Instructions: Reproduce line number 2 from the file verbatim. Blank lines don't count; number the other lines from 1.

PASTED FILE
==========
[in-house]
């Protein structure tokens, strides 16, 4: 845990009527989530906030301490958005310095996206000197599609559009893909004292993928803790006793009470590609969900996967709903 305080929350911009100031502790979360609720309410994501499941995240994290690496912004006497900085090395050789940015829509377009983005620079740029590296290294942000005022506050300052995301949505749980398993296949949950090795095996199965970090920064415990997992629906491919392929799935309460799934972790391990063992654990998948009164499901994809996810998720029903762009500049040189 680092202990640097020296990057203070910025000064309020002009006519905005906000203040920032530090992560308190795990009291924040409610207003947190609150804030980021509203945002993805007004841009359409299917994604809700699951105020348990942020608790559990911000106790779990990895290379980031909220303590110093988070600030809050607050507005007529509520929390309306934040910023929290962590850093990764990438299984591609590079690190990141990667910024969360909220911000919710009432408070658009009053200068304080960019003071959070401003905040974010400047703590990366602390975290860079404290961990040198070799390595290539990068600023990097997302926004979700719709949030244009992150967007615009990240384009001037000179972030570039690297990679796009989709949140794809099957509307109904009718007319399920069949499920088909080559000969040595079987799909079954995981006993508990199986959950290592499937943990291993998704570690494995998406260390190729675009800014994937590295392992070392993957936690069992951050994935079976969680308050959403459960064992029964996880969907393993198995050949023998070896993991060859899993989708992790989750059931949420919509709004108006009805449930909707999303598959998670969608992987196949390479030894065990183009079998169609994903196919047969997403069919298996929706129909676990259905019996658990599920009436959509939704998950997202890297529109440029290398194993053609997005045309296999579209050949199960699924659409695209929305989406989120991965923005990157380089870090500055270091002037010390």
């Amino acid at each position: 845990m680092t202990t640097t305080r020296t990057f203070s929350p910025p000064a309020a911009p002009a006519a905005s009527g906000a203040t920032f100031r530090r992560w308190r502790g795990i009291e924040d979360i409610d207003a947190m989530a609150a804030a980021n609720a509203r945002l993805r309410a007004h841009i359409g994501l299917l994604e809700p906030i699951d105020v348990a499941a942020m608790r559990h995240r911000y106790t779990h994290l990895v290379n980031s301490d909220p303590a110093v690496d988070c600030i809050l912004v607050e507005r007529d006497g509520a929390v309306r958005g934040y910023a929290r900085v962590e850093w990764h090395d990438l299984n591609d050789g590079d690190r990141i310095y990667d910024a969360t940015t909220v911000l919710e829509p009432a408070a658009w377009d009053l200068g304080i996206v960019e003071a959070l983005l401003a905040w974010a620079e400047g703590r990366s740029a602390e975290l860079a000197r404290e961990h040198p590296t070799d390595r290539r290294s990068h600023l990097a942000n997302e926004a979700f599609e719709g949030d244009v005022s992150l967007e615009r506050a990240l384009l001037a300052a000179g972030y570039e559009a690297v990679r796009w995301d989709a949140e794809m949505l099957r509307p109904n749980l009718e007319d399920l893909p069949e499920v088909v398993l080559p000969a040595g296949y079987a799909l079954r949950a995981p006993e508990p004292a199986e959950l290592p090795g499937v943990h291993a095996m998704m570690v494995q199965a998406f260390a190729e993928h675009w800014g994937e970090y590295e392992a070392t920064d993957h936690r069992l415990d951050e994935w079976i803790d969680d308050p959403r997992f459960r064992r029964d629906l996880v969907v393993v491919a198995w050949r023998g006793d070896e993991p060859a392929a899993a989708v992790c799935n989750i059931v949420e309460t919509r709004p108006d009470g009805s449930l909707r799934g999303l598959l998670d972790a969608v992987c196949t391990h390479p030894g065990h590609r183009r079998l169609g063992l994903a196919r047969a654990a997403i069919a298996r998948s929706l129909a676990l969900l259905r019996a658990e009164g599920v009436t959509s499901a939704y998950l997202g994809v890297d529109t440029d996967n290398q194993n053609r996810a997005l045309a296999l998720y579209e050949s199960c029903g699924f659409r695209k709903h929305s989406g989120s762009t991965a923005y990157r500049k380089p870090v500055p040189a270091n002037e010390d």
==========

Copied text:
């Protein structure tokens, strides 16, 4: 845990009527989530906030301490958005310095996206000197599609559009893909004292993928803790006793009470590609969900996967709903 305080929350911009100031502790979360609720309410994501499941995240994290690496912004006497900085090395050789940015829509377009983005620079740029590296290294942000005022506050300052995301949505749980398993296949949950090795095996199965970090920064415990997992629906491919392929799935309460799934972790391990063992654990998948009164499901994809996810998720029903762009500049040189 680092202990640097020296990057203070910025000064309020002009006519905005906000203040920032530090992560308190795990009291924040409610207003947190609150804030980021509203945002993805007004841009359409299917994604809700699951105020348990942020608790559990911000106790779990990895290379980031909220303590110093988070600030809050607050507005007529509520929390309306934040910023929290962590850093990764990438299984591609590079690190990141990667910024969360909220911000919710009432408070658009009053200068304080960019003071959070401003905040974010400047703590990366602390975290860079404290961990040198070799390595290539990068600023990097997302926004979700719709949030244009992150967007615009990240384009001037000179972030570039690297990679796009989709949140794809099957509307109904009718007319399920069949499920088909080559000969040595079987799909079954995981006993508990199986959950290592499937943990291993998704570690494995998406260390190729675009800014994937590295392992070392993957936690069992951050994935079976969680308050959403459960064992029964996880969907393993198995050949023998070896993991060859899993989708992790989750059931949420919509709004108006009805449930909707999303598959998670969608992987196949390479030894065990183009079998169609994903196919047969997403069919298996929706129909676990259905019996658990599920009436959509939704998950997202890297529109440029290398194993053609997005045309296999579209050949199960699924659409695209929305989406989120991965923005990157380089870090500055270091002037010390």